A golden age of television is now blindingly aglitter if you agree with the critics and the fans who gush about Breaking Bad, Mad Men, Homeland and a still-expanding list of dark, intelligent, cinematic drama series developed in the wake of The Sopranos’ debut on HBO nearly 15 years ago.
But what about the original “golden” age, the live-drama era that extended from the late 1940s to around 1960? Is its reputation truly deserved?
You can evaluate one of the most celebrated examples for yourself on Tuesday, October 22, at 7 p.m. in the auditorium of University of Georgia’s Russell Special Collection Library.
As part of the admission-free Peabody Decades series, the Peabody Awards Collection is screening Requiem for a Heavyweight, a 1956 Playhouse 90 production that won its author, Rod Serling, the first Peabody ever given for a script.
Downbeat and gritty for a product of a decade more associated with the slapstick shenanigans of Lucy Ricardo and Ethel Mertz, it’s the story of an over-the-hill, punchy boxer, Harlan “Mountain” McClintock, and his greedy manager’s attempts to exploit him a few more rounds. In light of the National Football League’s current brain-injury controversy, McClintock’s dementia pugilistica may strike some viewers as prescient. It may also make some wonder whatever happened to television drama that addresses current affairs and issues beyond crime rings and terrorist cells.
“Requiem was one of the highlights of live ’50s drama,” said Ron Simon, Curator of Television and Radio at the Paley Institute for Media in New York and a former Peabody board member. “It proved that live drama could sustain 90 minutes of dramatic time, achieving that rare artistic cohesion in which script, staging, and performance were seamlessly integrated.”
Requiem was, as noted, the first script awarded a Peabody. But it wasn’t the first or the only instance of live drama being honored.
The first Peabody given to a television program, as opposed to radio, went to a weekly series titled Actor’s Studio in 1948. It was an ambitious anthology developed by Elia Kazan and his Actor’s Studio cohorts to showcase plays and short stories by great writers (Edgar Allan Poe, James Thurber, Irwin Shaw) and draw on New York City’s deep pool of acting talent. Casts on occasion included stars-to-be such as Marlon Brando, Julie Harris, Kim Hunter and Jessica Tandy.
In 1951, the Peabody board honored Celanese Theatre, an anthology that featured works by Maxwell Anderson, Eugene O’Neill and other noted playwrights. Celanese, by the way, was the sponsor, a chemical company. Sponsors names were often part of dramatic anthologies’ titles.
NBC’s Peabody-winning Philco Television Playhouse, named for the TV set manufacturer, staged work by established playwrights as well as new voices such as Paddy Chayefsky, whose teleplay Marty, about a homely Bronx butcher taking a chance on love, is another signature work of the era.
Playhouse 90, the title reflecting the expanded hour-and-a-half length that allowed writers to stretch out a bit more, garnered a Peabody in 1958.
Though a few live-TV dramas, notably The Comedian, adapted in 1957 by Serling for Playhouse 90 from a novella by Ernest Lehman, are impressively sophisticated and movie-like, no one could seriously argue that the ’50s dramas can compete with the current high-end product’s production values or narrative complexity. But if we’ve gained in some regards, we may have lost in others.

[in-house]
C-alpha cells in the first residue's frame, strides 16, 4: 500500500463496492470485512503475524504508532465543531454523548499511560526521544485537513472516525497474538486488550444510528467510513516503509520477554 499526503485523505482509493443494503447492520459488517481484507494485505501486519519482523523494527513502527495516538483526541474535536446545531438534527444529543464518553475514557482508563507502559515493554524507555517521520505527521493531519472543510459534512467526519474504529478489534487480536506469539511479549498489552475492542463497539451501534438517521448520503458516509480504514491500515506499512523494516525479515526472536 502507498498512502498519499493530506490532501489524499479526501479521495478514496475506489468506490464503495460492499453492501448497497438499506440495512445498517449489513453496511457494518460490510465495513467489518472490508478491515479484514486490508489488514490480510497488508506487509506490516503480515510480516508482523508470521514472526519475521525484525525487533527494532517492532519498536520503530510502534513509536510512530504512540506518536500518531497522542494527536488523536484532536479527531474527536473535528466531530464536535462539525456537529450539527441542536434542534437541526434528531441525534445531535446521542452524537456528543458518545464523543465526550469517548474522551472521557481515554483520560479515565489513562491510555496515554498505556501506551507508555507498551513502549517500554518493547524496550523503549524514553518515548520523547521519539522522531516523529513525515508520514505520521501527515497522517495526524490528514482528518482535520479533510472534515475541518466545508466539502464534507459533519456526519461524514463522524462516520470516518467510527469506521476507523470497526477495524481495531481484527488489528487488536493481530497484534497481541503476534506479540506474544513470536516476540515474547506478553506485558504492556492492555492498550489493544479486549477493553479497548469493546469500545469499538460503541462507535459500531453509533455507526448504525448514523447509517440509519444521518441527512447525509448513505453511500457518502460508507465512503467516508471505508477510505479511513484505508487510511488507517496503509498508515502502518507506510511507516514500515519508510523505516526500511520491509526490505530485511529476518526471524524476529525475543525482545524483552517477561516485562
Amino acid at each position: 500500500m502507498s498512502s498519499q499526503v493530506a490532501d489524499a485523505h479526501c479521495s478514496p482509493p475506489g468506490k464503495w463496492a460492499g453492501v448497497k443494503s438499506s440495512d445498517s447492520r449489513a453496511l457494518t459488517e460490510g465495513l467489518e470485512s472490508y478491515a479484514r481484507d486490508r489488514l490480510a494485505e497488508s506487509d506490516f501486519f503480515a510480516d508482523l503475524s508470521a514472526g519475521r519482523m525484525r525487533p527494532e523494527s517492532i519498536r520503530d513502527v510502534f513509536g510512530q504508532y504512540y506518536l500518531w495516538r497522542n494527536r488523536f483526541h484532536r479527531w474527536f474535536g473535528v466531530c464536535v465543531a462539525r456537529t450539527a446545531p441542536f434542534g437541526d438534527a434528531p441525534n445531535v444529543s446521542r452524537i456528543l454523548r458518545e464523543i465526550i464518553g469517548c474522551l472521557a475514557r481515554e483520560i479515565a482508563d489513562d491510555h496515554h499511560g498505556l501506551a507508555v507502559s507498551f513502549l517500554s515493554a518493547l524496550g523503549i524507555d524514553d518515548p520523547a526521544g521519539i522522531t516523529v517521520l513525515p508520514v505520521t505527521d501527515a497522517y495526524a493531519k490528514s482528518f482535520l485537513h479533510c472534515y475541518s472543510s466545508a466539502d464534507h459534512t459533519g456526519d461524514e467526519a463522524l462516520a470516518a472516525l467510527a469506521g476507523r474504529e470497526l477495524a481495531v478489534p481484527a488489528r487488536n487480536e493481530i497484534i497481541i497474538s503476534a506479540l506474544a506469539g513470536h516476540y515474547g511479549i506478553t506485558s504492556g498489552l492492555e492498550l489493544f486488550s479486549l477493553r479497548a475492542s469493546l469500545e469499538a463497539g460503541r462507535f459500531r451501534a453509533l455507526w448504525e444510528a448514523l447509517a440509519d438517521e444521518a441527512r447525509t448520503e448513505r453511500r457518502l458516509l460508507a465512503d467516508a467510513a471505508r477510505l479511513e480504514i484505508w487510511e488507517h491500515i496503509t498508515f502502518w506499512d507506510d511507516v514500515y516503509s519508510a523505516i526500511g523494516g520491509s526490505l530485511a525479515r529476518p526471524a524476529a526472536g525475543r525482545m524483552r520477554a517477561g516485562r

As Simon noted, the live dramas “embraced dramatic realism, examining the most direct issues of the day with a cogent intensity. Writers such as Serling, Chayefsky and Reginald Rose created vivid characters and situations, which were immediately memorable. They were very conscious of the evanescence of the medium. Contemporary drama has time to linger on plot and character development. It has a more sweeping, cumulative impact, often framed with generic convention. Many series are meant to be seen and re-seen with hidden clues. The ’50s dramatists hit you directly, cognizant they had only one punch for impact.”
Brian Rose, a professor of media studies at Fordham University in New York who lectures on TV history, said that while the characterization “golden” is a bit generous given the spottiness of the live-drama anthologies, “There’s no question that the period from 1948 to the late 1950s was a distinctive era in American television.”
Television was a “brand new medium,” Rose noted, “and even though its corporate owners had decades of experience with network radio, they still permitted a wide degree of experimentation in terms of style, format, and content. Network television’s operating headquarters in New York City had a great deal to do with it, since there was a tremendous pool of talented young writers, actors, directors, and producers eager for work and open to new possibilities.”
Rose said the anthology format permitted those artists “to test the waters of this new medium, and to creatively explore its limits.”
The era ended – and the exploration slowed — for a variety of reasons, including the greater cost efficiency of filmed, episodic productions that could be re-run and syndicated, and audience growth that made westerns, detective melodramas and sitcoms shrewder business choices than high-brow plays. Or middle-brow, for that matter.
What we’re now experiencing is the actually the third “golden” era, the second having come in the 1980s with series such as Hill Street Blues, St. Elsewhere and Homicide: Life on the Street.
Notice, however, that these series, like most of today’s most esteemed dramas, are genre shows – and crime-related genre shows at that. Some spoilsport might say that in a TV-drama landscape teeming with gangsters, drug dealers, rogue cops, spies, anti-terrorists and do-gooder serial killers, we could use a few washed-up boxers and lonely Bronx butchers hoping to catch a break.